In some ways, the story which prompted this post is nothing new.  We have been helping sick children to die (even if one does not think of the fetus as a child) in the developed West for some time.  The Groningen Protocol, which has been around for the better part of a decade, outlines with great specificity the circumstances in which the Dutch may actively kill a newborn child.  I’m looking forward to exchanging with first author of the NEJM article cited above, Eduard Verhagen, about these and other manners at the annual meeting of the Perinatal Society of Australia and New Zealand this April. Though I obviously think that the protocol is fundamentally wrongheaded, I can understand why some are at a loss to figure out why so many oppose it.  After all, don’t we aim at the death of infants all the time by refusing treatment or stopping treatment?  Catholic moral theology, of course, considers euthanasia to consist of either an act or omission that aims at death–but our broader Western culture, at least in the law, sees a distinction.

But the Groningen Protocol only deals with circumstances in which a newborn infant is deemed sick enough to be killed; it says nothing about older children.  I put this question to Verhagen’s co-author Pieter Sauer at a conference on neonatal ethics at Strasbourg about three years ago.  I said that it looks strange that only certain children are eligible for the Groningen Protocol–almost as if older children have a higher moral status than infants such that the latter are able to be killed while the former are not.  “Why aren’t older children eligible to be killed in the Netherlands?” I asked.  Sauer’s response was consistent, but telling.  He essentially said, “We’re working on it.”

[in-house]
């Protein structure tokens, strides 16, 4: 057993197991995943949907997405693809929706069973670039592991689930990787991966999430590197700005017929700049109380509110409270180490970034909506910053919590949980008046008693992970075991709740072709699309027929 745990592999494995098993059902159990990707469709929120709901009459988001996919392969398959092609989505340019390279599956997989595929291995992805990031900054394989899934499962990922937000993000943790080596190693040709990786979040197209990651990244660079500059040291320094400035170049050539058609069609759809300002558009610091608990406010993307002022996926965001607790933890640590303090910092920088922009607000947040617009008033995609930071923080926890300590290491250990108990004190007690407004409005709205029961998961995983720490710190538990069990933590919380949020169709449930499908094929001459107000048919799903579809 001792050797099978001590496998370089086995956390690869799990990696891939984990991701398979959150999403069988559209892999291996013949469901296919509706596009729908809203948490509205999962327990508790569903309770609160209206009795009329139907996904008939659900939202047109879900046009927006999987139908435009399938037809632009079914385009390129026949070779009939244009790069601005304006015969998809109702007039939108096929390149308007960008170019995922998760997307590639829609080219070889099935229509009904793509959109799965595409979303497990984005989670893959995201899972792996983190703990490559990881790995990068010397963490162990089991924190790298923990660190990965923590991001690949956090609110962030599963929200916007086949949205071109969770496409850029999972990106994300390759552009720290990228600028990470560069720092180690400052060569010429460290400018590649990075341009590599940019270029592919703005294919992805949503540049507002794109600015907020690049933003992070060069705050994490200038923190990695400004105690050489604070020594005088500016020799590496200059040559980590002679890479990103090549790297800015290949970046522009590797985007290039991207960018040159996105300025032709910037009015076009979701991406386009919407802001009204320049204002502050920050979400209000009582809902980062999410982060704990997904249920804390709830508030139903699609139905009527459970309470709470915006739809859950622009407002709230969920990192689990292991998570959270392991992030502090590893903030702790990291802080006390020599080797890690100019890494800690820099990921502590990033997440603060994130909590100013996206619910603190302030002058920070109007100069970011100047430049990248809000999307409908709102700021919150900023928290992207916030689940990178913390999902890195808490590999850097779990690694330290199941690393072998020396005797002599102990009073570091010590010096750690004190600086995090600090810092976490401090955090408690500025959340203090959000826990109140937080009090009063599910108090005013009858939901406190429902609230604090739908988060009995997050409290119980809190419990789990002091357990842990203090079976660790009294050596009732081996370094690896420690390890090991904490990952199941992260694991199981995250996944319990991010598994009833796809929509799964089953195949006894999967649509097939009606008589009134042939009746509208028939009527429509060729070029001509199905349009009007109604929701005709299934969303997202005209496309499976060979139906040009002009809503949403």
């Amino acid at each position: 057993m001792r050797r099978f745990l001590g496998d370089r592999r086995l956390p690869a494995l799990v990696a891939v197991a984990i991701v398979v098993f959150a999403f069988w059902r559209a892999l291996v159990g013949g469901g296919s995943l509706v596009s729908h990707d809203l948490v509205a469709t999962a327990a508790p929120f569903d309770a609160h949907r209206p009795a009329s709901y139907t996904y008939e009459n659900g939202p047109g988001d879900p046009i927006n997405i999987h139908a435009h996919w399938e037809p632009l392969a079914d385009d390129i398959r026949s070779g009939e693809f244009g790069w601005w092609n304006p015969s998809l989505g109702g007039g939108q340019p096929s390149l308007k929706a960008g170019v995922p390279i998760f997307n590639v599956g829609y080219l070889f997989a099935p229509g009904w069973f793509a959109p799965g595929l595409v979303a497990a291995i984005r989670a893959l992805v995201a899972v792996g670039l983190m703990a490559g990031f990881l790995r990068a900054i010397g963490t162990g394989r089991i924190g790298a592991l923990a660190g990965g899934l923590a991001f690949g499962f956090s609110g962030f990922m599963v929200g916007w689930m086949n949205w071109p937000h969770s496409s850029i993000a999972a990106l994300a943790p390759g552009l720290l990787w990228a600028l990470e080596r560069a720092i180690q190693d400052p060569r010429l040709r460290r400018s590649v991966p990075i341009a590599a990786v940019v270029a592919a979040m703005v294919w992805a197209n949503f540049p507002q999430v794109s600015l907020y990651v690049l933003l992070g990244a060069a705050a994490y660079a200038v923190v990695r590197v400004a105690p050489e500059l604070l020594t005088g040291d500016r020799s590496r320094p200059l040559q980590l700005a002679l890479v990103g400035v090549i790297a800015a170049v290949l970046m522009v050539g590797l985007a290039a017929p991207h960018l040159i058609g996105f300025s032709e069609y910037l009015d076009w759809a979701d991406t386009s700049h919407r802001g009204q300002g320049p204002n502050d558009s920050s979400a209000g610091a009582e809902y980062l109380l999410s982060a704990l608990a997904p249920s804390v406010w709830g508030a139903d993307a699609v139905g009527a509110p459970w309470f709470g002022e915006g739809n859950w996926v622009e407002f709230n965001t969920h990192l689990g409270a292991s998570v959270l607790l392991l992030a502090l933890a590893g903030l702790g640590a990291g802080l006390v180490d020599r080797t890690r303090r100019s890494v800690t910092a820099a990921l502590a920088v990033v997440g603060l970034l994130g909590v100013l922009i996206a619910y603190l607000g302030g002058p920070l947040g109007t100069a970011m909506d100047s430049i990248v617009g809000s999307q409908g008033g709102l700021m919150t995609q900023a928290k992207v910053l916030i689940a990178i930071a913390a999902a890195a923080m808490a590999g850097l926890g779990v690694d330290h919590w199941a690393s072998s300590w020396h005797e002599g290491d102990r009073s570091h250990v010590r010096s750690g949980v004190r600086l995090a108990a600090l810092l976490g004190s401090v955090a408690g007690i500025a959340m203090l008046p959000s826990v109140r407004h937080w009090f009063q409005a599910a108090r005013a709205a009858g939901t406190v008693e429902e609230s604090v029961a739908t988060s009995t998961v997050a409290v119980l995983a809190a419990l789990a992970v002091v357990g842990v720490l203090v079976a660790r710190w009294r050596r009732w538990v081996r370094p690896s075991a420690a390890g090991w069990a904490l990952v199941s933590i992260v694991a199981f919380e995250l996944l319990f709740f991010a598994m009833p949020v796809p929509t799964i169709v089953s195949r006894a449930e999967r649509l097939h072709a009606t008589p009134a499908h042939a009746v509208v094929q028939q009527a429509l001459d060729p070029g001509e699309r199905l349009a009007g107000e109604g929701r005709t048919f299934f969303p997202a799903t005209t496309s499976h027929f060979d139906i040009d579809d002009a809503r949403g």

As far as I can tell, the Netherlands has not yet come up with a protocol for older children; but today I came across a story that Belgium is trying to pick up the slack:

Medical experts gave evidence to the Belgian Senate on Wednesday as the country’s upper house mulls giving children the right to die. Euthanasia has been legal in Belgium since May 2002, but under very strict conditions. Under the current law, adults who suffer from a serious and incurable condition can make a voluntary and written request to die if they are in a “hopeless medical situation.”

Professor Dominique Biarent, who heads the intensive care unit at the Queen Fabiola Children’s University Hospital, told euronews that the law should be changed. “Some children need to have an answer to their demands because they are suffering so much. They are asking for this,” said Biarent.

There has been a mountain of response literature to euthanasia in general–and to the Groningen Protocol in particular–but far less has been written about euthanasia of children who are older than infants.  There has, however, been a lot of thinking about child autonomy and how it might (if at all) relate to parental autonomy and the interests of the state.  We have spent some time on this blog explaining how making various kinds of choices available, far from promoting freedom and flourishing, actually enslaves people to the structural injustices in light of which those choices must be made.  Euthanasia, even more traditionally practiced, is precisely one of those choices.  In a culture that worships pleasure and capital production–and finds it uncomfortable to look at sickness, pain and weakness–making it easier for vulnerable populations like the infirm, sick, and expensive to kill themselves is a terrible idea.

But putting yet another vulnerability into the mix–being a child–makes this idea truly horrific.  Children, and especially young children, do not have the experience or maturity to balance the good of their lives vs. the pain that they are feeling.  They do not have the experience or maturity to think about whether they want to live this way or that way in the future–or if they would rather die.  These decisions would have to be made by parents and state officials who have interests shaped by the gods of the developed West–especially avoidance of suffering and capital production.

Given the slippery slope down which Belgium has already been sliding, it is difficult to see how this could end well.